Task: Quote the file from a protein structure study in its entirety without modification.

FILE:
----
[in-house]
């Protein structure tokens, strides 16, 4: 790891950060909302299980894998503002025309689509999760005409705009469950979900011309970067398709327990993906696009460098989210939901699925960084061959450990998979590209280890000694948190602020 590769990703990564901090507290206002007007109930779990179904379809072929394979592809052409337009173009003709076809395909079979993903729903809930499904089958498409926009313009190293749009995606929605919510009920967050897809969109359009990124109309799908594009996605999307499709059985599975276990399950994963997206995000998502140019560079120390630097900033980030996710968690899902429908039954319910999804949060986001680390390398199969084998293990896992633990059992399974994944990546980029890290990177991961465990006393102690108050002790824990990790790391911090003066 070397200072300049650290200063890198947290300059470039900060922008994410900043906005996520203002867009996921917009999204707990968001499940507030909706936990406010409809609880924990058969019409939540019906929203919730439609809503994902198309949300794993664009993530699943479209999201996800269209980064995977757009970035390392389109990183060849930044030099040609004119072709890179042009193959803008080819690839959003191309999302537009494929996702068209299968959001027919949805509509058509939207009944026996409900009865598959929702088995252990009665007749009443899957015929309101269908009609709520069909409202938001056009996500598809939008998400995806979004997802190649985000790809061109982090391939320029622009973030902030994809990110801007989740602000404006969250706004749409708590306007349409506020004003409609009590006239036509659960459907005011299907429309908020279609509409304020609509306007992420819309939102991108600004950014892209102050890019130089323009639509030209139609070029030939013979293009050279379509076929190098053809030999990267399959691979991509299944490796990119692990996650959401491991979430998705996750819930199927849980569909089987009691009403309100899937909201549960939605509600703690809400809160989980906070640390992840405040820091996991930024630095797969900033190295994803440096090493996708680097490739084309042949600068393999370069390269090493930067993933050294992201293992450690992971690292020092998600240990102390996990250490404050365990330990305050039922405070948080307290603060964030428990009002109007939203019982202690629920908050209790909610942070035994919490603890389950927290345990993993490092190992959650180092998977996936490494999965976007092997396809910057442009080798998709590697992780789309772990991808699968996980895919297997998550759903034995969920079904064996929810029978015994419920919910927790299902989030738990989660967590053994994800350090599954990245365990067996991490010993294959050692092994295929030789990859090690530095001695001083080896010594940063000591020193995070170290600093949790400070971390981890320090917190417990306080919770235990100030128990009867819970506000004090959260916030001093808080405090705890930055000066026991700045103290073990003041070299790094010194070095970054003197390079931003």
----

[in-house]
């Protein structure tokens, strides 16, 4: 790891950060909302299980894998503002025309689509999760005409705009469950979900011309970067398709327990993906696009460098989210939901699925960084061959450990998979590209280890000694948190602020 590769990703990564901090507290206002007007109930779990179904379809072929394979592809052409337009173009003709076809395909079979993903729903809930499904089958498409926009313009190293749009995606929605919510009920967050897809969109359009990124109309799908594009996605999307499709059985599975276990399950994963997206995000998502140019560079120390630097900033980030996710968690899902429908039954319910999804949060986001680390390398199969084998293990896992633990059992399974994944990546980029890290990177991961465990006393102690108050002790824990990790790391911090003066 070397200072300049650290200063890198947290300059470039900060922008994410900043906005996520203002867009996921917009999204707990968001499940507030909706936990406010409809609880924990058969019409939540019906929203919730439609809503994902198309949300794993664009993530699943479209999201996800269209980064995977757009970035390392389109990183060849930044030099040609004119072709890179042009193959803008080819690839959003191309999302537009494929996702068209299968959001027919949805509509058509939207009944026996409900009865598959929702088995252990009665007749009443899957015929309101269908009609709520069909409202938001056009996500598809939008998400995806979004997802190649985000790809061109982090391939320029622009973030902030994809990110801007989740602000404006969250706004749409708590306007349409506020004003409609009590006239036509659960459907005011299907429309908020279609509409304020609509306007992420819309939102991108600004950014892209102050890019130089323009639509030209139609070029030939013979293009050279379509076929190098053809030999990267399959691979991509299944490796990119692990996650959401491991979430998705996750819930199927849980569909089987009691009403309100899937909201549960939605509600703690809400809160989980906070640390992840405040820091996991930024630095797969900033190295994803440096090493996708680097490739084309042949600068393999370069390269090493930067993933050294992201293992450690992971690292020092998600240990102390996990250490404050365990330990305050039922405070948080307290603060964030428990009002109007939203019982202690629920908050209790909610942070035994919490603890389950927290345990993993490092190992959650180092998977996936490494999965976007092997396809910057442009080798998709590697992780789309772990991808699968996980895919297997998550759903034995969920079904064996929810029978015994419920919910927790299902989030738990989660967590053994994800350090599954990245365990067996991490010993294959050692092994295929030789990859090690530095001695001083080896010594940063000591020193995070170290600093949790400070971390981890320090917190417990306080919770235990100030128990009867819970506000004090959260916030001093808080405090705890930055000066026991700045103290073990003041070299790094010194070095970054003197390079931003």